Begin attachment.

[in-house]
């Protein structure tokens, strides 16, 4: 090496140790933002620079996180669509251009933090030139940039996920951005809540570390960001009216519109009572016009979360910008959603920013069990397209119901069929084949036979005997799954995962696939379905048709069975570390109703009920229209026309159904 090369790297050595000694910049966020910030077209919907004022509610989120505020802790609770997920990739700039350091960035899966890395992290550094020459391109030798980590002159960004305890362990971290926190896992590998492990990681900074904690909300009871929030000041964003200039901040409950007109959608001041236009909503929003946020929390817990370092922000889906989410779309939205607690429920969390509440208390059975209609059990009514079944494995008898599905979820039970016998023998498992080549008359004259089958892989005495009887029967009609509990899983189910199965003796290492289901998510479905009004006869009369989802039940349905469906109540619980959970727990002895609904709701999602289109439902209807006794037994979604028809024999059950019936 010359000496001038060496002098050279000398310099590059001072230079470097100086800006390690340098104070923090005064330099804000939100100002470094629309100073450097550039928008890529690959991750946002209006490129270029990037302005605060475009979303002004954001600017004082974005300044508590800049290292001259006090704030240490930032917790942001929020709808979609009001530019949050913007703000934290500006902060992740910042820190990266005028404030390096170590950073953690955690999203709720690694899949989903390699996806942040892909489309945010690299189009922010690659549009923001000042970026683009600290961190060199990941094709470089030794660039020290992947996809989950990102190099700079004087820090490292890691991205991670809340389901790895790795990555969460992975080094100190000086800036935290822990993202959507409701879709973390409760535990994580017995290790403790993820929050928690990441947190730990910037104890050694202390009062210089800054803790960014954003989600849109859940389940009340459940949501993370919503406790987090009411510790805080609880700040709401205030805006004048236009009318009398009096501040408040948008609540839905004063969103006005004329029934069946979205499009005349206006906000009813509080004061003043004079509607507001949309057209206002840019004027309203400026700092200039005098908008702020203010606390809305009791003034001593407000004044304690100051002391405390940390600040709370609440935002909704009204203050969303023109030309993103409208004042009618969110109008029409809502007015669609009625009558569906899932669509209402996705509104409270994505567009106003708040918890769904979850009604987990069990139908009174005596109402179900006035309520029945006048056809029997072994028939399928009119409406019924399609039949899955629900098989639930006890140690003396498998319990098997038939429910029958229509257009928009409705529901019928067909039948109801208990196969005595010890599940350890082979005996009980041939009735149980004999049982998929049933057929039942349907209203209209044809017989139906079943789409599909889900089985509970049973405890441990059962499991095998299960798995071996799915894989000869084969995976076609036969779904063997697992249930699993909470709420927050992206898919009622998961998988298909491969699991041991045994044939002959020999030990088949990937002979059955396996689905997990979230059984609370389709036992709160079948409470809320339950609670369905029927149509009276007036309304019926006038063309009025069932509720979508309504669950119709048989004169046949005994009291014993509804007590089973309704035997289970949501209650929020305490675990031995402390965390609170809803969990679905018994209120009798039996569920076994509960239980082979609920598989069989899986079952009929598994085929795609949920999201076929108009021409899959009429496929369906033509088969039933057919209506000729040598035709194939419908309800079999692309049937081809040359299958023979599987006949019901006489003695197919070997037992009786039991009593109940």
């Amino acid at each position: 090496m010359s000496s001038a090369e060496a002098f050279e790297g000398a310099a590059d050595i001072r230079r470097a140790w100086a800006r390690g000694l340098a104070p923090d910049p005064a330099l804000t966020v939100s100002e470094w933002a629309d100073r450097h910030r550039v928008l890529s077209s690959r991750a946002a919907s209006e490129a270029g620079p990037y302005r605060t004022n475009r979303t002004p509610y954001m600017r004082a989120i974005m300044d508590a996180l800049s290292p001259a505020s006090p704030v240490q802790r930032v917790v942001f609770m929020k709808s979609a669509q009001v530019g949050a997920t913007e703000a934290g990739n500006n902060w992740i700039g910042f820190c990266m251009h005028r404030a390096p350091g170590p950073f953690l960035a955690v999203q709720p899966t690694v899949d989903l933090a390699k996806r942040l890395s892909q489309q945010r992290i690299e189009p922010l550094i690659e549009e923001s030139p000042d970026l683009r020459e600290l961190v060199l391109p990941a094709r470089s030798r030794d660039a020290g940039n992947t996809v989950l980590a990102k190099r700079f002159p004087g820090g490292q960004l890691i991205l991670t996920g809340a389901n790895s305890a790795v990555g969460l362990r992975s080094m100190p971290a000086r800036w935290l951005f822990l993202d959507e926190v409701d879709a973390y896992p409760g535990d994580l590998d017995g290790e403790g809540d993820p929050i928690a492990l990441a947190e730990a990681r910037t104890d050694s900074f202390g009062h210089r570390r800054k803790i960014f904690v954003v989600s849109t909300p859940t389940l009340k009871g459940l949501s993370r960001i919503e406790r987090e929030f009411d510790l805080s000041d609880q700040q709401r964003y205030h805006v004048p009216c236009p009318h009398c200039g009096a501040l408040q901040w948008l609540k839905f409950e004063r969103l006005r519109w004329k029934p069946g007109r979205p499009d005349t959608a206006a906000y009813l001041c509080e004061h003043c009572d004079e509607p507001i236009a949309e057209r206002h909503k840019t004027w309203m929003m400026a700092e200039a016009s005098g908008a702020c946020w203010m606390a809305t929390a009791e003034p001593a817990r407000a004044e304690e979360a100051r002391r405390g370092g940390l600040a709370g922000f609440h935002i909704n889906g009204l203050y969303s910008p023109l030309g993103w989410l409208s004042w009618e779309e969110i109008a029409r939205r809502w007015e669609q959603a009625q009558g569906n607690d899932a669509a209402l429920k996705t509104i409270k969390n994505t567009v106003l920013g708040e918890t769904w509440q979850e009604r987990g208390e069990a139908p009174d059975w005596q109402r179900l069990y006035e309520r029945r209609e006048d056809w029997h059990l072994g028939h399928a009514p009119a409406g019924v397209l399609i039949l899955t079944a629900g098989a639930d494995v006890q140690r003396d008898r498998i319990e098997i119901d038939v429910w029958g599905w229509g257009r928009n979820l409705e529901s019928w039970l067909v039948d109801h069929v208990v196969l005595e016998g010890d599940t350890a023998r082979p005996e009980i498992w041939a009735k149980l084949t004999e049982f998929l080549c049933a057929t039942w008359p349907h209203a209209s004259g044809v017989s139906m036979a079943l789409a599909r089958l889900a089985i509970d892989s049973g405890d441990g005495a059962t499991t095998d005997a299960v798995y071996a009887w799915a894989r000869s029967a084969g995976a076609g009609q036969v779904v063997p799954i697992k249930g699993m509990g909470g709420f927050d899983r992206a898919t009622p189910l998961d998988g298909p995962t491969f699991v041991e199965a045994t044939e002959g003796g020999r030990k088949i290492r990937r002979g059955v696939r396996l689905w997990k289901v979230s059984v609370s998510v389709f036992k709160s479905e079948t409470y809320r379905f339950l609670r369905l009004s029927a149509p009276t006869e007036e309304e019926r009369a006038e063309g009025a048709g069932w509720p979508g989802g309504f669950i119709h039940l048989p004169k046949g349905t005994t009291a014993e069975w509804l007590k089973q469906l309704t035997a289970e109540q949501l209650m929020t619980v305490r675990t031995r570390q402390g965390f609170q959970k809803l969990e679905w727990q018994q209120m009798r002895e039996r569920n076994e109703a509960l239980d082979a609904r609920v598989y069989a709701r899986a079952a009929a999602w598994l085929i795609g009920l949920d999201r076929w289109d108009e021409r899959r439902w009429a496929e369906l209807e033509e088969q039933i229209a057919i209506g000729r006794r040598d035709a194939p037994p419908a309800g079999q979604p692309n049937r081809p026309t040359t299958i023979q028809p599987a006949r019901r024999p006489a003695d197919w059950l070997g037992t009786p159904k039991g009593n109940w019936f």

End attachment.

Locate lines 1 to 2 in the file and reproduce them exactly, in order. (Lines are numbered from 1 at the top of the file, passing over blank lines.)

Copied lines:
[in-house]
């Protein structure tokens, strides 16, 4: 090496140790933002620079996180669509251009933090030139940039996920951005809540570390960001009216519109009572016009979360910008959603920013069990397209119901069929084949036979005997799954995962696939379905048709069975570390109703009920229209026309159904 090369790297050595000694910049966020910030077209919907004022509610989120505020802790609770997920990739700039350091960035899966890395992290550094020459391109030798980590002159960004305890362990971290926190896992590998492990990681900074904690909300009871929030000041964003200039901040409950007109959608001041236009909503929003946020929390817990370092922000889906989410779309939205607690429920969390509440208390059975209609059990009514079944494995008898599905979820039970016998023998498992080549008359004259089958892989005495009887029967009609509990899983189910199965003796290492289901998510479905009004006869009369989802039940349905469906109540619980959970727990002895609904709701999602289109439902209807006794037994979604028809024999059950019936 010359000496001038060496002098050279000398310099590059001072230079470097100086800006390690340098104070923090005064330099804000939100100002470094629309100073450097550039928008890529690959991750946002209006490129270029990037302005605060475009979303002004954001600017004082974005300044508590800049290292001259006090704030240490930032917790942001929020709808979609009001530019949050913007703000934290500006902060992740910042820190990266005028404030390096170590950073953690955690999203709720690694899949989903390699996806942040892909489309945010690299189009922010690659549009923001000042970026683009600290961190060199990941094709470089030794660039020290992947996809989950990102190099700079004087820090490292890691991205991670809340389901790895790795990555969460992975080094100190000086800036935290822990993202959507409701879709973390409760535990994580017995290790403790993820929050928690990441947190730990910037104890050694202390009062210089800054803790960014954003989600849109859940389940009340459940949501993370919503406790987090009411510790805080609880700040709401205030805006004048236009009318009398009096501040408040948008609540839905004063969103006005004329029934069946979205499009005349206006906000009813509080004061003043004079509607507001949309057209206002840019004027309203400026700092200039005098908008702020203010606390809305009791003034001593407000004044304690100051002391405390940390600040709370609440935002909704009204203050969303023109030309993103409208004042009618969110109008029409809502007015669609009625009558569906899932669509209402996705509104409270994505567009106003708040918890769904979850009604987990069990139908009174005596109402179900006035309520029945006048056809029997072994028939399928009119409406019924399609039949899955629900098989639930006890140690003396498998319990098997038939429910029958229509257009928009409705529901019928067909039948109801208990196969005595010890599940350890082979005996009980041939009735149980004999049982998929049933057929039942349907209203209209044809017989139906079943789409599909889900089985509970049973405890441990059962499991095998299960798995071996799915894989000869084969995976076609036969779904063997697992249930699993909470709420927050992206898919009622998961998988298909491969699991041991045994044939002959020999030990088949990937002979059955396996689905997990979230059984609370389709036992709160079948409470809320339950609670369905029927149509009276007036309304019926006038063309009025069932509720979508309504669950119709048989004169046949005994009291014993509804007590089973309704035997289970949501209650929020305490675990031995402390965390609170809803969990679905018994209120009798039996569920076994509960239980082979609920598989069989899986079952009929598994085929795609949920999201076929108009021409899959009429496929369906033509088969039933057919209506000729040598035709194939419908309800079999692309049937081809040359299958023979599987006949019901006489003695197919070997037992009786039991009593109940």